Frankly, all my opening knowledge ended up after 8 moves, so after his 9… b5 I had to decide what to do against upcoming b4. I saw that Nd5 was an only option and thought that if he takes on e4, then after Bb6 I will take his knight with a queen. As soon as he played Nxe4 I realized that I was seeing a ghost, because it was my king there on e1, of course, not queen. But I also saw that he has to move his queen and then I have a fork. He looked troubled and then he suddenly took on f2.

I didn’t like 12. Bxd8 and was seeing another ghost with 12. Kxf2 not liking Qh4+, though there was nothing after that. This and my earlier “vision” could be definitely explained by my state, it happened with me before. Then I saw 12. Bxf2 and played it.

So I got a knight for two pawns, much less than I could get after Kxf2. At that time I didn’t know that, I just felt that the momentum was on my side. Still I needed to play accurately in the arisen after queens exchange endgame. I found a simple solution with 46. Na3 not giving him any chances. I still remembered how I lost in the tournament in June in similar situation, just allowing my opponent to do whatever he wanted.

It became very technical soon and my main goal was not to make a mistake and at the same time advance my pawns. He resigned when it was a mate in 1 coming.

When I came to the club, I initially got a 1-point bye. I had a feeling that I am in a good shape and asked TD, should I go home or wait. He said maybe one guy will not come, I waited half an hour and eventually was paired with the boy who was waiting for that opponent.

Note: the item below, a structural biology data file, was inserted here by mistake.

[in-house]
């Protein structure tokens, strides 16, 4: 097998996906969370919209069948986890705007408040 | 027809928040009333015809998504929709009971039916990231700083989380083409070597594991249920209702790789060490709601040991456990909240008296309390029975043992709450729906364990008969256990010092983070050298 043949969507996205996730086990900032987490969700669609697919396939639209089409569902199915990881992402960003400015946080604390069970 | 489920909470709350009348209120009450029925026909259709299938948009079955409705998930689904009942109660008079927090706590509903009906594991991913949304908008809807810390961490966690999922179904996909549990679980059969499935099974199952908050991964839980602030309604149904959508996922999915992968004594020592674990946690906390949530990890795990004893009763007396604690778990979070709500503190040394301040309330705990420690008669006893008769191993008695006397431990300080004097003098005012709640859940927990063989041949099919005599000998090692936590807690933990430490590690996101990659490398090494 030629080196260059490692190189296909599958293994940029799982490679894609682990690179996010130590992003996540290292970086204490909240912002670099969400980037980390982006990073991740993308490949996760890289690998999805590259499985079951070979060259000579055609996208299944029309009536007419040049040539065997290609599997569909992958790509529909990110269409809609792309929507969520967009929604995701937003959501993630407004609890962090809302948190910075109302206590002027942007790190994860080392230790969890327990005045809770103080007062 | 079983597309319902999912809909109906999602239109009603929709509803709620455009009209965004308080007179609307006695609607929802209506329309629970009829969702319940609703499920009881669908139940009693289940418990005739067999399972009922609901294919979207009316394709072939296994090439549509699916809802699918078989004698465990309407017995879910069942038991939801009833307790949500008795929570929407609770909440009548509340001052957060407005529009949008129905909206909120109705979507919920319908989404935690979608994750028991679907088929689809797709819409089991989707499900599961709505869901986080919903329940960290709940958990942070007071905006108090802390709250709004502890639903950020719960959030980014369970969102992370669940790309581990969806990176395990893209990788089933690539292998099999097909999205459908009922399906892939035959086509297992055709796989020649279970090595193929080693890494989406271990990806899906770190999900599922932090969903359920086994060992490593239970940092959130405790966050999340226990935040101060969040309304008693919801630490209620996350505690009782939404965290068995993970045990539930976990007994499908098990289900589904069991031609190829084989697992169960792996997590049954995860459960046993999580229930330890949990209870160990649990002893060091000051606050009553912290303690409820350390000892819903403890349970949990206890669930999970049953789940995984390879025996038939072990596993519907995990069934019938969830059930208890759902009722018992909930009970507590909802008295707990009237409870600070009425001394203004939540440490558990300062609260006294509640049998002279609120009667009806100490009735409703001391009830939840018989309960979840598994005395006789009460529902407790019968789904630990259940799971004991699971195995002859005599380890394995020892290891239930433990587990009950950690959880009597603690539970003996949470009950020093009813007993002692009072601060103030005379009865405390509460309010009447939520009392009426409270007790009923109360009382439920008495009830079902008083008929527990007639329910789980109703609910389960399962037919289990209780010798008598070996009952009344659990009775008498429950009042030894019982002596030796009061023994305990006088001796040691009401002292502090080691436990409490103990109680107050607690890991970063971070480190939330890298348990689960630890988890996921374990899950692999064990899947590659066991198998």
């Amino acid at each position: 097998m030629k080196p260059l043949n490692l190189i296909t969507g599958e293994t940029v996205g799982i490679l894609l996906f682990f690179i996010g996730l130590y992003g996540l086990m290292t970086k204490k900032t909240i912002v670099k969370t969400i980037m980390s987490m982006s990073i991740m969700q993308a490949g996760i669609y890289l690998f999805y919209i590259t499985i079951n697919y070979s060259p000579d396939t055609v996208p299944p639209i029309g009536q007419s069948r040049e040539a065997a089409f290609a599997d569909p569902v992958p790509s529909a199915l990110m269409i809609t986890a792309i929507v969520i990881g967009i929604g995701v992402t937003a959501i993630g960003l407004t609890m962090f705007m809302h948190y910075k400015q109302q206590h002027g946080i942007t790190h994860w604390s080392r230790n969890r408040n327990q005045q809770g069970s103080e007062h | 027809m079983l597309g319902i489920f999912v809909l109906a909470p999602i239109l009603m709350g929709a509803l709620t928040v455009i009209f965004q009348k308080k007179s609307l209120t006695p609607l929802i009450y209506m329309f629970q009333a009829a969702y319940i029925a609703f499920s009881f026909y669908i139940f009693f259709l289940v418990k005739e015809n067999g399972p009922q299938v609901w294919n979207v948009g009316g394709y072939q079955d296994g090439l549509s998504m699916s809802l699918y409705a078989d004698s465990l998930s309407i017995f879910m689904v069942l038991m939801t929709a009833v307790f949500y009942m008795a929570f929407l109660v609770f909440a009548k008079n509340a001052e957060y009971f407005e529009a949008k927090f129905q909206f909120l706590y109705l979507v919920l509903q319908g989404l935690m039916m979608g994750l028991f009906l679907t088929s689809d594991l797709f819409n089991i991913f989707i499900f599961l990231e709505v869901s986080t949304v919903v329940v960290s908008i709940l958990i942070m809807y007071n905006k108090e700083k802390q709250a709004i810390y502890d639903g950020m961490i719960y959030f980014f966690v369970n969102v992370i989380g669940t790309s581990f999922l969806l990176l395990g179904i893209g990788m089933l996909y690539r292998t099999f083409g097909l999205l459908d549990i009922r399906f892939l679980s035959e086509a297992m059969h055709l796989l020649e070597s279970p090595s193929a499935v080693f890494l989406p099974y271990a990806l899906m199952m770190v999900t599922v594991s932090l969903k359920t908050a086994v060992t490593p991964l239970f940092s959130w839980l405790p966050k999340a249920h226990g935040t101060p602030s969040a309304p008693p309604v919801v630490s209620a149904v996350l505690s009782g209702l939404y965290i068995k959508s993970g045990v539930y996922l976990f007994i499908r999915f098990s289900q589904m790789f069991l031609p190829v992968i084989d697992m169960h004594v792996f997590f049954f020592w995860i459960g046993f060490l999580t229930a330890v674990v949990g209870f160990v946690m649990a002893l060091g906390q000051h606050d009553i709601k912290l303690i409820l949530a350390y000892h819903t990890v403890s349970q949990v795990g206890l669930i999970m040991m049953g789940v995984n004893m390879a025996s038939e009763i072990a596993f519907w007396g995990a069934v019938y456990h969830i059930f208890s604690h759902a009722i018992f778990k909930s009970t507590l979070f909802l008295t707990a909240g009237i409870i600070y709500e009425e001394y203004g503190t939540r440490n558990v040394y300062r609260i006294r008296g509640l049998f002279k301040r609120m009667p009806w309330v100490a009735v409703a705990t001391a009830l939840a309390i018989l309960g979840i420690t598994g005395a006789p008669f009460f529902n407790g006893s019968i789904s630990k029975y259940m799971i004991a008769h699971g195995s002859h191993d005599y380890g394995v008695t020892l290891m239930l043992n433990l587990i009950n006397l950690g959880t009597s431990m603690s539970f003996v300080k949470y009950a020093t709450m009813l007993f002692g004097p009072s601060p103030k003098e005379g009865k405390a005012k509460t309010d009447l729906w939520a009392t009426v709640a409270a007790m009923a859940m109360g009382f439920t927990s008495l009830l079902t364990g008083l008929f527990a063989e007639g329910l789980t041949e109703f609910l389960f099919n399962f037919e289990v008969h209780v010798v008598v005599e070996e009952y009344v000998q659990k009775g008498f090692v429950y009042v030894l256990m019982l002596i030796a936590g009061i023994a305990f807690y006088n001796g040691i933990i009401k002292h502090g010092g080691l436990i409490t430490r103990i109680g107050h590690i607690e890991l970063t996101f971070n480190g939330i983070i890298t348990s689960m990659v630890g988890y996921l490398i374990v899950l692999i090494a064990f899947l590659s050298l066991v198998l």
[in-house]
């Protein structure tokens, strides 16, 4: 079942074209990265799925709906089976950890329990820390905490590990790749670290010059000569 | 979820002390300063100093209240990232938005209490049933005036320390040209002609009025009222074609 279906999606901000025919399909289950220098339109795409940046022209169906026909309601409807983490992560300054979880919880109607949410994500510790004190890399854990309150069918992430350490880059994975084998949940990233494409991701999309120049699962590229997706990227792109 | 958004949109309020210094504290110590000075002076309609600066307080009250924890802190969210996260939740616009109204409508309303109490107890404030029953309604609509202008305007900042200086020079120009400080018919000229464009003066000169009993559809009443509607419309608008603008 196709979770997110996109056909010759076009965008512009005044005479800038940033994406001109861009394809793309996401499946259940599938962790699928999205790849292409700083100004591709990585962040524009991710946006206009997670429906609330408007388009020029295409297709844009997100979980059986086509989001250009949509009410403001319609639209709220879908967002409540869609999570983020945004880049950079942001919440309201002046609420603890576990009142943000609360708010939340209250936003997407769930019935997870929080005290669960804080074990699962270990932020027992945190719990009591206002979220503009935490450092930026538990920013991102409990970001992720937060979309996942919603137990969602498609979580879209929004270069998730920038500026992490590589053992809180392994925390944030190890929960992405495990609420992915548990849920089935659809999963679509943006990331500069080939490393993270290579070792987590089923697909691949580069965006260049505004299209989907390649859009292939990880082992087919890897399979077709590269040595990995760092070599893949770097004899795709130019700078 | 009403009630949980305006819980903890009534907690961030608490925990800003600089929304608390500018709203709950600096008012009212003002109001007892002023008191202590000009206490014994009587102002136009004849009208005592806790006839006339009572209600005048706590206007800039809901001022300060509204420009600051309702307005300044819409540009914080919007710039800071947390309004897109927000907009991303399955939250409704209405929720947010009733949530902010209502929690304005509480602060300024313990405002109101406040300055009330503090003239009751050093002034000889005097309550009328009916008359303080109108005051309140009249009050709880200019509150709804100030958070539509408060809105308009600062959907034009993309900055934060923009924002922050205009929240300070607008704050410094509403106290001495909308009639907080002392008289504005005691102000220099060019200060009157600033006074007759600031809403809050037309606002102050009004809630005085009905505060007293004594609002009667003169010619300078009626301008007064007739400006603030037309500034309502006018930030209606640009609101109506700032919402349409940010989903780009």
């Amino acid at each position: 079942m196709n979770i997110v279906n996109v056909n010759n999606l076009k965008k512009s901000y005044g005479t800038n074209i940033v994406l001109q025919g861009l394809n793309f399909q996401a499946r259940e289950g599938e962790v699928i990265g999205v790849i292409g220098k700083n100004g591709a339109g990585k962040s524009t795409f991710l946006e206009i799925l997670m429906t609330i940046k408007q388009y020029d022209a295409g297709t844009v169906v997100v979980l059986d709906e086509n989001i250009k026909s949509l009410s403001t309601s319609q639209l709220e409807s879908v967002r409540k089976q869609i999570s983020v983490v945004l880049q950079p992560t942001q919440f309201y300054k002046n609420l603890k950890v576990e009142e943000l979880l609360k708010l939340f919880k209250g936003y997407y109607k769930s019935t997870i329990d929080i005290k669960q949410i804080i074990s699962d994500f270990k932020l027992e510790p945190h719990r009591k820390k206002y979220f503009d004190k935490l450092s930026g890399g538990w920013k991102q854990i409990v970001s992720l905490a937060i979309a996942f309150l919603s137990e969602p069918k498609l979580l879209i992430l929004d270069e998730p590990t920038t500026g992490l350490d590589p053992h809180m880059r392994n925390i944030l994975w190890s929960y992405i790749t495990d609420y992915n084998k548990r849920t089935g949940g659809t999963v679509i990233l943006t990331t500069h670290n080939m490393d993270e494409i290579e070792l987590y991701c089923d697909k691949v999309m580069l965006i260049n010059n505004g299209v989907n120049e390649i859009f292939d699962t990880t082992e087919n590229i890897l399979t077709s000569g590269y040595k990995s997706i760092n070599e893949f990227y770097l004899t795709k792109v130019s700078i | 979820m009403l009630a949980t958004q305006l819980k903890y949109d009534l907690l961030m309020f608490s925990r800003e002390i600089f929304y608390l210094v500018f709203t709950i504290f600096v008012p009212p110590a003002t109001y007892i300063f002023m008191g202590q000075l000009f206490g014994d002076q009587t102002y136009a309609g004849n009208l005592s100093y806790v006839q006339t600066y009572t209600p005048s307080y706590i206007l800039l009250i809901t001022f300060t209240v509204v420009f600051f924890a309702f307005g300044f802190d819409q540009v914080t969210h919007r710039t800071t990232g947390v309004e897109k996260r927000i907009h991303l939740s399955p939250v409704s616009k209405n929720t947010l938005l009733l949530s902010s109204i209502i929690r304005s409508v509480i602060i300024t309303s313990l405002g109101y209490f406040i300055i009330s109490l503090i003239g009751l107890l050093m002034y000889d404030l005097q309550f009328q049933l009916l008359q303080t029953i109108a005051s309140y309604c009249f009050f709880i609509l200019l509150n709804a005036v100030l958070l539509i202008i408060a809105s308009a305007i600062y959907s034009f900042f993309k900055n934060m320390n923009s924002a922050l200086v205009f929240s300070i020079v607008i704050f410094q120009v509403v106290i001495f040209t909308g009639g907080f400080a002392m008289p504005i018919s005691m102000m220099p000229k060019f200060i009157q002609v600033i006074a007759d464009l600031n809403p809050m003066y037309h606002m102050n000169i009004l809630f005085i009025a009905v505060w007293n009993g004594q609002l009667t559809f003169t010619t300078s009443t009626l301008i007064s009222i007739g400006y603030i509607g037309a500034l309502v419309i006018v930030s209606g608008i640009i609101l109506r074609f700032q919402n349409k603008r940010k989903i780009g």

I got White and after he chose Sicilian with Nc6 I played my favorite Rossolimo variation. His maneuver Nd7-f8-e6-d4  was good and I got a feeling that I am losing a thread of the game. I expected his f5 and he played it. It was a mistake, especially taking with a pawn 20… cxd4. I saw that I can force the exchange of the bishops and then take on f5. Then his 25… Kh8 was a crucial mistake as you will see, instead 25… Bf7 was -0.7.

I naturally played Rg3 and Ng4, then thought where my knight could jump. e5 looked like a good square with possible Ng6. Of course he didn’t take the knight after 29. Ng6+, because after 29… hxg6 30. Qh6+ he would lose the queen. But the winning move was 32. Nf2!! Qf6 33. Ne4 and Black loses because of the threat of queen check. I saw at some moment the threat on a1-h8 diagonal, but didn’t see how I can do that with him controlling e5 square, that backwards knight move never came to my mind.

Anyway I continued to pressure until he blundered with 34… Qg7. Then 37. Qc7 was the best move, winning b7 pawn as he couldn’t move his bishop because of Rg7. The intention of 42. g4 was to open up the play for the rooks. I can’t believe that I missed a mate in one on move 47, I even thought that I mixed up the score. I only can say that I had less than 10 minutes at that moment. Then having about 5 minutes left I started to play just on increment. I definitely could win faster, but the time pressure didn’t allow me to stop and think what is my plan.
Eventually my pieces took the right positions and when the result became inevitable he resigned.